The Compulsory Treatment and Care for Victims of Gunshots Act 2017 – the dire need to strictly adhere
Owing to the sensitive issue/nature of gunshot injuries in any instance, the issues surrounding gunshots and the relevant effects that come with it have always been a global health phenomenon.
Time after time, we read or hear about people getting involved in accidents from gunshot attacks or even from a displaced or misfired bullet. In 2017, President Muhammadu Buhari assented to the Compulsory Treatment and Care for Victims of Gunshot Bill, which was later, passed. This means that hospitals are required to accept any and every gunshot case; with or without a police report. It also implies that they have to treat the victims of this case without any initial deposit, that is, hospitals are mandated to treat them with or without demanding for an initial monetary deposit as stated in Section 2(2)(a) of the Compulsory Treatment and Care for Victims of Gunshot Act, 2017. Now, there is no clarity as to the extent or level of treatment to be administered, as the Act does not state whether total or full treatment ought to be administered but it states that immediate & adequate treatment should be given: every hospital in Nigeria, whether public or private shall accept or receive, for immediate and adequate treatment with or without police clearance, any person with a gunshot wound.
There are currently a lot of issues surrounding this provision, as a few hospitals still demand for Police reports and refuse to attend to the victims, until a report is presented or provided. A typical example was the case of Mr. Precious Owolabi a Youth corper serving at Channels Television in Abuja who was shot while reporting the clash between the Nigeria Police Force, and members of the Islamic Movement Nigeria; and the tragic case of Adebayo Akinwunmi, a senior engineer of Ericsson who was attacked by armed robbers at his house in the Obafemi Owode Local Government Area of Ogun State. Mr. Adebayo Akinwunmi was shot in the rib region by one of the robbers, after he and his wife were raided of their ATM cards, phones and laptops. He was later rushed to a private medical facility within the area, but was however rejected as the doctors demanded for a police report for the gunshot injuries. The victim was rushed to his company hospital in Ikeja, yet they were faced with the same dilemma, as he was rejected without a police report. They finally referred the family to the Lagos State University Teaching Hospital (LASUTH), Ikeja, where they were informed that there was no surgeon to attend to the victim due to the ongoing strike action of medical doctors in the country. Mr. Adebayo Akinwunmi died in LASUTH as a result of these ordeals.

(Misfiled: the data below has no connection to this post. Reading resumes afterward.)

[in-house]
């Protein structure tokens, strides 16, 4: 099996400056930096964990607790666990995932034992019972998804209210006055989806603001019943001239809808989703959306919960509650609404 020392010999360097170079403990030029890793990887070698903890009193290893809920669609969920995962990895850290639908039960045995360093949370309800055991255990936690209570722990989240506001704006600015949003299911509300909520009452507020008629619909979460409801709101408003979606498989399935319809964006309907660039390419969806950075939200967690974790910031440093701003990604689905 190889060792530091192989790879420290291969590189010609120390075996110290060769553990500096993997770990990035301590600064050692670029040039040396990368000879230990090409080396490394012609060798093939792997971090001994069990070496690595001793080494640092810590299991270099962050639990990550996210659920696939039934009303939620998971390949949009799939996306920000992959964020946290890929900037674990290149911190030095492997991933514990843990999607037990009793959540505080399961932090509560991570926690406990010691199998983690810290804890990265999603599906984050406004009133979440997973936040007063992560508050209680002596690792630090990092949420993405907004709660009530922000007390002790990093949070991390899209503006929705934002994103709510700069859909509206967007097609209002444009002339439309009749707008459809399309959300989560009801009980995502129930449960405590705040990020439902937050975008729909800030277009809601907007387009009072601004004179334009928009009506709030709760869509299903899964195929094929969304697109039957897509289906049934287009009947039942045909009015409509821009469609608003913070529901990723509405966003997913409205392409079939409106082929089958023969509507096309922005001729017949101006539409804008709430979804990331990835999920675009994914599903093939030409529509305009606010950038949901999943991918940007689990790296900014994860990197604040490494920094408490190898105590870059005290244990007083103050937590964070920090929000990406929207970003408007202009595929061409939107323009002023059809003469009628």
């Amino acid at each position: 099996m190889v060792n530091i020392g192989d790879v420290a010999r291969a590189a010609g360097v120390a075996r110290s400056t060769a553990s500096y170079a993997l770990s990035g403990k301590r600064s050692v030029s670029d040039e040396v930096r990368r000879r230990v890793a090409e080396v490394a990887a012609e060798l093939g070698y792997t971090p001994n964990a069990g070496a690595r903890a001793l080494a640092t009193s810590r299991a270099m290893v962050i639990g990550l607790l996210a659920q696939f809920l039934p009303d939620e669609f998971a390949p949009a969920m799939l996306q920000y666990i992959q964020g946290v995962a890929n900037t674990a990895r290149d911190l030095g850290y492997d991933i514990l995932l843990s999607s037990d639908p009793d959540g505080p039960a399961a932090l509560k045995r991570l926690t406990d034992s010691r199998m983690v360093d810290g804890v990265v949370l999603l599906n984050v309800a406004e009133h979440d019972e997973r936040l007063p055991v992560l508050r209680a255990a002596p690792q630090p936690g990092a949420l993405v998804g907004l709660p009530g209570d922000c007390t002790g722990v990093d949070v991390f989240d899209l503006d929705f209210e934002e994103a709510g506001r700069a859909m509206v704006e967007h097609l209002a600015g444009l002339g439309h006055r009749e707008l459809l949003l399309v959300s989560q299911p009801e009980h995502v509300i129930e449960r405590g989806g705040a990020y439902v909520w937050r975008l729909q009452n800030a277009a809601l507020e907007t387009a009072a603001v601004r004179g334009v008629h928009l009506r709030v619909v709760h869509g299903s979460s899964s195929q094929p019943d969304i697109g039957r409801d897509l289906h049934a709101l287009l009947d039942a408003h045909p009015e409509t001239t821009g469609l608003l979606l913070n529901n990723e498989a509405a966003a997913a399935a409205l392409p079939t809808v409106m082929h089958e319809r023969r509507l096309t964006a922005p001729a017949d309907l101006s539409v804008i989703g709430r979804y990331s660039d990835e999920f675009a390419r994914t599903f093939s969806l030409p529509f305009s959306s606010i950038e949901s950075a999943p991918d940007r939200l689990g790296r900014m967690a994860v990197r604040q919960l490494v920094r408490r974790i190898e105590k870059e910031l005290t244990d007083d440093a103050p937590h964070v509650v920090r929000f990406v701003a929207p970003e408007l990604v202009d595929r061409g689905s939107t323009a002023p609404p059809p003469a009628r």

Medical practitioners must realize that saving lives is more critical than waiting for a formal police report, and they have been warned time yet again, that any hospital that fails to abide by the decision will be held for criminal neglect. Human lives ought to be saved first, before demanding police reports from victims and their family members. Doctors must realize/recall that they swore the Hippocratic Oath to save lives before any formalities. However it is understandable that due to the instances that might have occurred in previous cases in the past; where doctors were harassed and occasionally arrested for administering treatment to victims of gunshot wounds, as it was customary for the Chief Medical Director of such hospitals to be questioned as to any links with armed robbery syndicates or gangs. There was also the erroneous assumption by the police, that every gunshot victim might have been a criminal who escaped from the fusillade of their bullets; which in itself is a breach of the fundamental right that states that every person charged with a criminal offence shall be presumed innocent until proven guilty. Here they have not even been charged with a criminal offence. Several lives have been lost due to this, and the delays that resulted from the previous line of action/ protocol with gunshot victims.
The hospital’s rejection of these cases verges on the abuse of the most important fundamental right imbibed and backed up by our Constitution – the right to life enshrined in Section 33(1). In addition, the National Health Act 2014 mandates Healthcare providers to treat patients that come in as an emergency. The law provides in Section 20 that a healthcare provider, health worker or health establishment shall not refuse a person on emergency medical treatment for any reason. An offender is liable to a fine of N100, 000.00, a jail term of six months or both upon conviction.